The industry raised the alarm on global warming risk decades ago, and it can play a critical role in addressing it.
It has been exactly 50 years since Munich Re, the world’s leading reinsurance giant, first warned about the growing risks of climate change. This year, the insurance industry needs to heed its own warnings, turn its words into action and become a much-needed champion for climate action within the corporate sector.
Insurance companies are the hidden hand behind modern industrial development and a critical pillar of the fossil fuel industry. Without their risk cover, few coal mines, oil rigs, pipelines and liquified natural gas terminals would go forward, and most ongoing fossil fuel operations would grind to a halt.
On top of incalculable human suffering, natural disasters caused economic costs of at least $260 billion in 2022, and almost half of these losses were covered by insurance. Faced with growing and increasingly unpredictable climate impacts, several reinsurance companies have already thrown in the towel and stopped underwriting the risks of natural disasters. As we cross critical ecological tipping points, the insurance industry will struggle to keep its cover for such risks available and affordable.
Insurance companies are the hidden hand behind modern industrial development and a critical pillar of the fossil fuel industry.
Given their exposure to climate risks, their privileged access to climate science and their past warnings, the insurance industry should be a natural champion for bold climate action. Under pressure from non-governmental organizations (NGOs), 41 insurers have adopted coal exit policies in the past five years, 13 have adopted restrictions on their oil and gas business and 29 have committed to net-zero targets as members of the Net-Zero Insurance Alliance (NZIA).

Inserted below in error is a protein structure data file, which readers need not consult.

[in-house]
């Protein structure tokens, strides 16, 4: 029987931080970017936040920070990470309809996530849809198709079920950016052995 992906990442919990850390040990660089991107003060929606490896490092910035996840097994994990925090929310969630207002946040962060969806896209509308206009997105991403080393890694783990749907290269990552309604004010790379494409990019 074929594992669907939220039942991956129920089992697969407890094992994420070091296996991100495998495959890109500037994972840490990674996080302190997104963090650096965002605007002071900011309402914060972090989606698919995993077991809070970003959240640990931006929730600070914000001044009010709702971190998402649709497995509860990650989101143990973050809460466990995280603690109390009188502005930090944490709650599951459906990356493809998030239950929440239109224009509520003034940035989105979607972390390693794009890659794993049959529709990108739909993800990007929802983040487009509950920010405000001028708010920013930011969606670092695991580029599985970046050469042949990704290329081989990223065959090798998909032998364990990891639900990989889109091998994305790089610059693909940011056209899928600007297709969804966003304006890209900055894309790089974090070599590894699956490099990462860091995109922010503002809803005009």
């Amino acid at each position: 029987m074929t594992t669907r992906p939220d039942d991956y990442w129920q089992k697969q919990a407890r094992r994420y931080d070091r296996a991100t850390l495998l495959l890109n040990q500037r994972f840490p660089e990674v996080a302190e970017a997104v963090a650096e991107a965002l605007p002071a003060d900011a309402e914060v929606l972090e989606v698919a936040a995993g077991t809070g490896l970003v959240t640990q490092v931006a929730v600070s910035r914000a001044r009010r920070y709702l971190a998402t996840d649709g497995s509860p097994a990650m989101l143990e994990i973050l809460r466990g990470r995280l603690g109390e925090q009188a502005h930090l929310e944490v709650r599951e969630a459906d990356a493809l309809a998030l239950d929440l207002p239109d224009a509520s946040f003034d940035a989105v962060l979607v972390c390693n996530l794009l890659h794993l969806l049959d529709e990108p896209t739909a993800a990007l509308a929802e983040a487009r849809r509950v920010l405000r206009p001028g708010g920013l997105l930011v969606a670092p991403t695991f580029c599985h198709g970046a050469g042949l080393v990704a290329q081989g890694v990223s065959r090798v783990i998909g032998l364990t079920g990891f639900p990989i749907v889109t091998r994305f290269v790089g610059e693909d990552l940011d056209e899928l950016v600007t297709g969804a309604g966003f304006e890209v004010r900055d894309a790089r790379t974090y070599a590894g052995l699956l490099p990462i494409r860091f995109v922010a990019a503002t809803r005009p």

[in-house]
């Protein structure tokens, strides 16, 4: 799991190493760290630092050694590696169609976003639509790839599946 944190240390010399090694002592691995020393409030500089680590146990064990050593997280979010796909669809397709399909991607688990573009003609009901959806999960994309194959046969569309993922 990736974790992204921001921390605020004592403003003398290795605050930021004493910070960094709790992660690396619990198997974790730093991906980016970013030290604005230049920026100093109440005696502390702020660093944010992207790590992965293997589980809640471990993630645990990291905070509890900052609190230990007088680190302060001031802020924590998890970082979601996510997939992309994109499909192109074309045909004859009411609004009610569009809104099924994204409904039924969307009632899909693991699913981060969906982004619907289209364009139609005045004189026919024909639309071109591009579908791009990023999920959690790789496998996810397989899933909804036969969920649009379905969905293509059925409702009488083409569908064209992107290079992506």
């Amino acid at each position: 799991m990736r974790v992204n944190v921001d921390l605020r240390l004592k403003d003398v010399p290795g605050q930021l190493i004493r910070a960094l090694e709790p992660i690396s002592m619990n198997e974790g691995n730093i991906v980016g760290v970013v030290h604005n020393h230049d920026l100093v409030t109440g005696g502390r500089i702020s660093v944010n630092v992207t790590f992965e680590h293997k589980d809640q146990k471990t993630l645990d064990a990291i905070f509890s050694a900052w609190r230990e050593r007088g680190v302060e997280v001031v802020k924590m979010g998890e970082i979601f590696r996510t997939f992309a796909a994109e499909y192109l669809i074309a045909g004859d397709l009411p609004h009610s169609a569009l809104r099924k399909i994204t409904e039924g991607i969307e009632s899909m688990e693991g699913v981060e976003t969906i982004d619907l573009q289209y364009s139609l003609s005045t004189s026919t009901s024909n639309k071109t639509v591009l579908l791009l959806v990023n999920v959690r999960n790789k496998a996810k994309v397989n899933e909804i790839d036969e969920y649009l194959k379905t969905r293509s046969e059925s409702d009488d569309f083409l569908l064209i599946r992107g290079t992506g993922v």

Thanks to such efforts, the insurance cover available for coal power plants has dwindled to a mere tenth of the capacity available for other types of power projects. It has become much more expensive and cumbersome to cover the risks of coal operations, and new coal power plants have become all but uninsurable.
And yet the climate actions of most insurance companies have so far fallen way short of their rhetoric and responsibility. First, numerous insurers readily dropped the coal sector — a sunset industry that accounts for a mere trickle of their premium income — but are resistant to following climate science on oil and gas. While Allianz, Munich Re, Swiss Re and a few smaller insurers have adopted substantive restrictions on oil and gas, even prestigious companies like AXA, Zurich, AIG, Chubb and Tokio Marine continue to underwrite the expansion of oil and gas production. Lloyd’s of London, the marketplace of specialty insurers, has so far not adopted any binding restrictions on underwriting for fossil fuels at all.
Secondly, as members of the Net Zero Insurance Alliance (NZIA), 29 insurers have committed to halving the emissions they insure across the global economy by 2030. And yet the new protocol for setting emissions reduction targets is marked by massive loopholes and an utter lack of ambition. Instead of the 50% they pledged, NZIA members will get away with emissions reductions of a mere 34% by 2030. They can ignore the business lines which are typically used to insure new projects (including in the fossil fuel sector) when they address their emissions. And they don’t have to measure the scope 3 emissions of the companies that they underwrite, which leaves the door wide open for greenwashing.
Numerous insurers readily dropped the coal sector — a sunset industry which accounts for a mere trickle of their premium income — but are resistant to follow climate science on oil and gas.
In 2023, net-zero claims will be put to the test. By July, NZIA members need to define their emissions reduction targets for the coming years. Insurance companies that would like to be seen as climate leaders don’t need to and shouldn’t exploit the loopholes their industry has allowed in its lowest-common-denominator protocol. They should follow the science, start phasing out their support for all types of fossil fuels and set in place incentives for decarbonizing other sectors such as the automobile, cement and steel industries.
Fifty years after they first warned about climate risks, insurance companies will face their moment of truth in 2023. They can continue to slow-walk climate action or can become drivers for a much more ambitious shift from fossil fuels to clean energy. NGOs will pay close attention and will call out the climate leaders and laggards in the process.